James Pinckney Hart (1904-1987)
Texas Supreme Court,
James Pinckney Hart was born November 11, 1904 in Texas' capital city. Hart's ancestors had arrived in the area in 1845, and he was a fourth-generation Austinite. He attended Austin public schools and graduated from Austin High School before entering The University of Texas. Majoring in history and taking law courses as electives, Hart graduated from UT in 1925 with highest honors. He then entered Harvard Law School, where he served on the Harvard Law Review and graduated with honors in 1928.
Following law school, Hart worked in a New York law firm for a year before returning to Austin and practicing law in the firm of his father, James H. Hart. Hart was married in 1929, and he and his wife had five children. He served as Travis County district attorney from 1933 to 1937, and then served several months as a special judge for the Fifty-Third District Court before working as an assistant attorney general as head of the oil and gas division from 1939 to 1941. While in that position he argued several cases successfully before the United States Supreme Court.
In 1947, the forty-two year old Hart was appointed an associate justice of the Texas supreme court by Gov. Beauford Jester. He was then elected to a six-year term on the court. He was remembered for his clear and concise opinions on the court, and as a man of learning and integrity. He served three years of his term before being selected as the first chancellor of The University of Texas system, a new position created by The University's board of regents in 1950.
Hart served as UT chancellor for three years, resigning in 1953 to return to private practice. He was extremely active in civic affairs, serving in leadership roles in organizations that included the Texas Philosophical Society, the Texas Fine Arts Commission, and the Austin Red Cross. He retired from legal practice in the fall of 1986.
James P. Hart died in Austin May 18, 1987, at the age of eighty-two. He was buried in the Texas State Cemetery in Austin.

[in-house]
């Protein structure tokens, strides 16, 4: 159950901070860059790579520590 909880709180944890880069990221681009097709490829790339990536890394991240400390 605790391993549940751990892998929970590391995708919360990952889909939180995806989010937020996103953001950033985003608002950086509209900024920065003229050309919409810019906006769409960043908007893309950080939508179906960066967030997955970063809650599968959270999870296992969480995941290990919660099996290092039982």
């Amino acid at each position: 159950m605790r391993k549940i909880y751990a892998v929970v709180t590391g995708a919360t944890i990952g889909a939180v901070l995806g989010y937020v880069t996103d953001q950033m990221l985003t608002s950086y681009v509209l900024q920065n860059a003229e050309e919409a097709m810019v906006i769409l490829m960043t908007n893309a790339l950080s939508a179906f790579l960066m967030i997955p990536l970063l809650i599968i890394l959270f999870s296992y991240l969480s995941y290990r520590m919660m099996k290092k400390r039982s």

Hart's opinion in Worden v. Worden, 148 Texas reports 356 (1949), an early recognition of the rights of married women, involved a custody disagreement between separated, but still married, parents. At that time a woman could not maintain a suit against her husband in Texas. Hart held that a suit may be maintained by a wife against her husband for the welfare of the child.
Little Rock Mfg. Co. v. Dunn, 148 Texas reports 197 (1949).
Railroad Commission v. Sterling Oil and Refining Co. (147 Texas reports 547).
Heinatz v. Allen (147 Texas reports 512).
Memorial Service for the Honorable James P. Hart. The Supreme Court of Texas, April 25, 1988.
James Pinckney Hart, Texas Cemetery website (visited September 19, 206).
Additional information available in Southwestern Historical
Quarterly as follow:
Volume 44, page 303
Volume 54, page 231, 402, 480
Volume 55, page 306, 409, 439, 490, 494, 535
Volume 56, page 125, 313, 458, 552, 554
Volume 60, page 19
Volume 62, page 148n, 262, 437, 438
Volume 63, page 620
Volume 67, page 539
Volume 74, page 46
Additional information available in Texas Bar Journal as
Volume 10, page 453
Volume 13, page 590
Volume 14, page 498
Volume 24, page 215, 730
Byers, Bo. Court Justice Hart 'Overwhelmed' at Appointment as UT Chancellor, Austin Statesman, July 28, 1950.
Duncan, Dawson. Hart Named University's Top Officer, Dallas Morning News, July 28, 1950.
U.T.'s Hart to Rule Far-flung Empire, Austin American-Statesman, Nov. 12, 1950.
Morehead, Richard M. University of Texas Installs Chancellor, Dallas Morning News, Nov. 16,1950.
Hart to Vacate University Post, Dallas Morning News, Sept. 11, 1953.
Morehead, Richard M. James P. Hart Ready for U.S. Senate Campaign, Dallas Morning News, Aug. 11, 1956.
Duncan, Dawson. Hart Announces He Will Run as Loyalist for Senate Seat, Dallas Morning News, Aug. 31, 1956.
Duncan, Dawson. Hart Launches His Campaign for Senate, Dallas Morning News, Oct. 4, 1956.
Ford, Jon. Jim Hart Figured Wrong, San Antonio Express, Apr. 16, 1957.